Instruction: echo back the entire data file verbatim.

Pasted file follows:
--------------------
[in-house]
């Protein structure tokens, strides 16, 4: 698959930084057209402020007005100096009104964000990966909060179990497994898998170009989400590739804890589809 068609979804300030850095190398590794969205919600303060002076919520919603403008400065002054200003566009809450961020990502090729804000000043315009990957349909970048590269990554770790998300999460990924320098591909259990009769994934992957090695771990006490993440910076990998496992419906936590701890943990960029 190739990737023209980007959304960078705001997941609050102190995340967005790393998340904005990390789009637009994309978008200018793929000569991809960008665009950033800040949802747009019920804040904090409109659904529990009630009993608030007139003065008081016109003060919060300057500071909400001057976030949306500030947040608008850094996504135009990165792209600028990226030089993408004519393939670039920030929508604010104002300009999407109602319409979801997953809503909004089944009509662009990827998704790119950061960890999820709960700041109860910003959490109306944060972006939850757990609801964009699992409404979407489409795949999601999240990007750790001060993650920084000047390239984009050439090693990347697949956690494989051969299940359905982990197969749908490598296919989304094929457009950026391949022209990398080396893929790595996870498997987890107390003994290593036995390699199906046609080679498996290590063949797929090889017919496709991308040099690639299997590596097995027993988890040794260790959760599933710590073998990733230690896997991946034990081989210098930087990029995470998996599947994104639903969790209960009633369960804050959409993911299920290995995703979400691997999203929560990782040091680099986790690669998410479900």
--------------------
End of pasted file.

[in-house]
């Protein structure tokens, strides 16, 4: 698959930084057209402020007005100096009104964000990966909060179990497994898998170009989400590739804890589809 068609979804300030850095190398590794969205919600303060002076919520919603403008400065002054200003566009809450961020990502090729804000000043315009990957349909970048590269990554770790998300999460990924320098591909259990009769994934992957090695771990006490993440910076990998496992419906936590701890943990960029 190739990737023209980007959304960078705001997941609050102190995340967005790393998340904005990390789009637009994309978008200018793929000569991809960008665009950033800040949802747009019920804040904090409109659904529990009630009993608030007139003065008081016109003060919060300057500071909400001057976030949306500030947040608008850094996504135009990165792209600028990226030089993408004519393939670039920030929508604010104002300009999407109602319409979801997953809503909004089944009509662009990827998704790119950061960890999820709960700041109860910003959490109306944060972006939850757990609801964009699992409404979407489409795949999601999240990007750790001060993650920084000047390239984009050439090693990347697949956690494989051969299940359905982990197969749908490598296919989304094929457009950026391949022209990398080396893929790595996870498997987890107390003994290593036995390699199906046609080679498996290590063949797929090889017919496709991308040099690639299997590596097995027993988890040794260790959760599933710590073998990733230690896997991946034990081989210098930087990029995470998996599947994104639903969790209960009633369960804050959409993911299920290995995703979400691997999203929560990782040091680099986790690669998410479900």